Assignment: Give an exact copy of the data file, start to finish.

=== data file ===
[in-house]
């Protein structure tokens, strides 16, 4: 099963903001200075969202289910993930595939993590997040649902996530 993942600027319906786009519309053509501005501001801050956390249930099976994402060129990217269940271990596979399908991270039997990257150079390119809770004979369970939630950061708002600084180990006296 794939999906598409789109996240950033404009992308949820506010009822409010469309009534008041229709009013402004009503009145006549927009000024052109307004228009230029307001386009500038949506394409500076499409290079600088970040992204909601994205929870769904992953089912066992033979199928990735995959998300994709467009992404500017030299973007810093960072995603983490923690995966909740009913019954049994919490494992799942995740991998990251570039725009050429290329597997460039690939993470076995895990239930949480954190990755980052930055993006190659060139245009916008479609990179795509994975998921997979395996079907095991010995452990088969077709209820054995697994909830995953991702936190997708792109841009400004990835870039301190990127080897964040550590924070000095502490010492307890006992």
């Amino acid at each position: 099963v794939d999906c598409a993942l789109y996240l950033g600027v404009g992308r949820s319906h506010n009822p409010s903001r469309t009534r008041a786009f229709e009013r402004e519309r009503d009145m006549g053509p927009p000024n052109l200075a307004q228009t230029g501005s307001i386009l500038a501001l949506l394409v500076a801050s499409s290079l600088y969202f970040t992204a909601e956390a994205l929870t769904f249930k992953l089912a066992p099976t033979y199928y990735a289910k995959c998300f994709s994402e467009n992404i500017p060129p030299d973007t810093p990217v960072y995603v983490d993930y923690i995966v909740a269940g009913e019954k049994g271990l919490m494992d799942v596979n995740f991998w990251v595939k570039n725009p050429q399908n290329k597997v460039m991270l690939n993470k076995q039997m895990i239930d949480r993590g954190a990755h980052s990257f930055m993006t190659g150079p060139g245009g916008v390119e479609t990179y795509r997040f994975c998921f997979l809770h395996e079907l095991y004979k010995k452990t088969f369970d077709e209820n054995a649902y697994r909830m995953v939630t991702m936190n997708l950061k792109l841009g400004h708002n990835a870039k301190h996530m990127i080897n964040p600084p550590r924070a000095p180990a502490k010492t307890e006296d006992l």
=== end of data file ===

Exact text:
[in-house]
């Protein structure tokens, strides 16, 4: 099963903001200075969202289910993930595939993590997040649902996530 993942600027319906786009519309053509501005501001801050956390249930099976994402060129990217269940271990596979399908991270039997990257150079390119809770004979369970939630950061708002600084180990006296 794939999906598409789109996240950033404009992308949820506010009822409010469309009534008041229709009013402004009503009145006549927009000024052109307004228009230029307001386009500038949506394409500076499409290079600088970040992204909601994205929870769904992953089912066992033979199928990735995959998300994709467009992404500017030299973007810093960072995603983490923690995966909740009913019954049994919490494992799942995740991998990251570039725009050429290329597997460039690939993470076995895990239930949480954190990755980052930055993006190659060139245009916008479609990179795509994975998921997979395996079907095991010995452990088969077709209820054995697994909830995953991702936190997708792109841009400004990835870039301190990127080897964040550590924070000095502490010492307890006992």
């Amino acid at each position: 099963v794939d999906c598409a993942l789109y996240l950033g600027v404009g992308r949820s319906h506010n009822p409010s903001r469309t009534r008041a786009f229709e009013r402004e519309r009503d009145m006549g053509p927009p000024n052109l200075a307004q228009t230029g501005s307001i386009l500038a501001l949506l394409v500076a801050s499409s290079l600088y969202f970040t992204a909601e956390a994205l929870t769904f249930k992953l089912a066992p099976t033979y199928y990735a289910k995959c998300f994709s994402e467009n992404i500017p060129p030299d973007t810093p990217v960072y995603v983490d993930y923690i995966v909740a269940g009913e019954k049994g271990l919490m494992d799942v596979n995740f991998w990251v595939k570039n725009p050429q399908n290329k597997v460039m991270l690939n993470k076995q039997m895990i239930d949480r993590g954190a990755h980052s990257f930055m993006t190659g150079p060139g245009g916008v390119e479609t990179y795509r997040f994975c998921f997979l809770h395996e079907l095991y004979k010995k452990t088969f369970d077709e209820n054995a649902y697994r909830m995953v939630t991702m936190n997708l950061k792109l841009g400004h708002n990835a870039k301190h996530m990127i080897n964040p600084p550590r924070a000095p180990a502490k010492t307890e006296d006992l």